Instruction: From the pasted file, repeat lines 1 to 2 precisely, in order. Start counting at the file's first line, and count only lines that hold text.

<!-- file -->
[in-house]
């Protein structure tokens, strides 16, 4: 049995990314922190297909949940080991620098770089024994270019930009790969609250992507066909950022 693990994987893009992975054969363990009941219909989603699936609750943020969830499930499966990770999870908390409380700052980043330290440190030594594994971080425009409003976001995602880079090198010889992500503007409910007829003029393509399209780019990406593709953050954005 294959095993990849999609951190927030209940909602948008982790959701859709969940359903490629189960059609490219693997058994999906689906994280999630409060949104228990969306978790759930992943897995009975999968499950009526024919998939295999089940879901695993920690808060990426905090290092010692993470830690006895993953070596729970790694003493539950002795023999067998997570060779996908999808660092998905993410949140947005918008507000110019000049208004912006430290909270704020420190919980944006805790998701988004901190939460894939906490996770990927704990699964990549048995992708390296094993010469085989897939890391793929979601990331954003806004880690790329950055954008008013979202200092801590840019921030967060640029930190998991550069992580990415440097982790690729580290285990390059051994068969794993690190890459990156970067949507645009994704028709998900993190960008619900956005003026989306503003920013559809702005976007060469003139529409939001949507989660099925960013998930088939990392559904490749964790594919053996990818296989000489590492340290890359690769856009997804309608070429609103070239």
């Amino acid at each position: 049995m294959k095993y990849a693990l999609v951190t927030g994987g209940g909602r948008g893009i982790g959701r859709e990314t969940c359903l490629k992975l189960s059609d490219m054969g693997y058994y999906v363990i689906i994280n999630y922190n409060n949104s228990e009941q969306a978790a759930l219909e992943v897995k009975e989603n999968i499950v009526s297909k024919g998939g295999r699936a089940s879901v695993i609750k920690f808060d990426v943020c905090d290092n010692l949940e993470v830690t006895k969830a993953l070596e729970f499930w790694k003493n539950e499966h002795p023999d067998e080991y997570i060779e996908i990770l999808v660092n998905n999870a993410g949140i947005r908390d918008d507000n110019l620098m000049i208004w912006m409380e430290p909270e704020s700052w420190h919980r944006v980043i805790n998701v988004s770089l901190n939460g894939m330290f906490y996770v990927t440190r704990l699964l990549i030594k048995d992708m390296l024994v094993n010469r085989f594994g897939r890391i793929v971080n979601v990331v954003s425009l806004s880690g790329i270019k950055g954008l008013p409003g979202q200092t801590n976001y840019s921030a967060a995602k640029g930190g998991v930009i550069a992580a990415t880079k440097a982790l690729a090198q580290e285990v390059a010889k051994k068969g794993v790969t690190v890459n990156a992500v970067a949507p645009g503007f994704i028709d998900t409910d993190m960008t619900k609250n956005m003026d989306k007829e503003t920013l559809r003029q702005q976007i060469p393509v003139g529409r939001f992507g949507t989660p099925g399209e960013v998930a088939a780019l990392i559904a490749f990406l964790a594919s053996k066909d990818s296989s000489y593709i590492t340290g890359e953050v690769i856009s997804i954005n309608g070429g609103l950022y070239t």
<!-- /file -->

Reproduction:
[in-house]
């Protein structure tokens, strides 16, 4: 049995990314922190297909949940080991620098770089024994270019930009790969609250992507066909950022 693990994987893009992975054969363990009941219909989603699936609750943020969830499930499966990770999870908390409380700052980043330290440190030594594994971080425009409003976001995602880079090198010889992500503007409910007829003029393509399209780019990406593709953050954005 294959095993990849999609951190927030209940909602948008982790959701859709969940359903490629189960059609490219693997058994999906689906994280999630409060949104228990969306978790759930992943897995009975999968499950009526024919998939295999089940879901695993920690808060990426905090290092010692993470830690006895993953070596729970790694003493539950002795023999067998997570060779996908999808660092998905993410949140947005918008507000110019000049208004912006430290909270704020420190919980944006805790998701988004901190939460894939906490996770990927704990699964990549048995992708390296094993010469085989897939890391793929979601990331954003806004880690790329950055954008008013979202200092801590840019921030967060640029930190998991550069992580990415440097982790690729580290285990390059051994068969794993690190890459990156970067949507645009994704028709998900993190960008619900956005003026989306503003920013559809702005976007060469003139529409939001949507989660099925960013998930088939990392559904490749964790594919053996990818296989000489590492340290890359690769856009997804309608070429609103070239």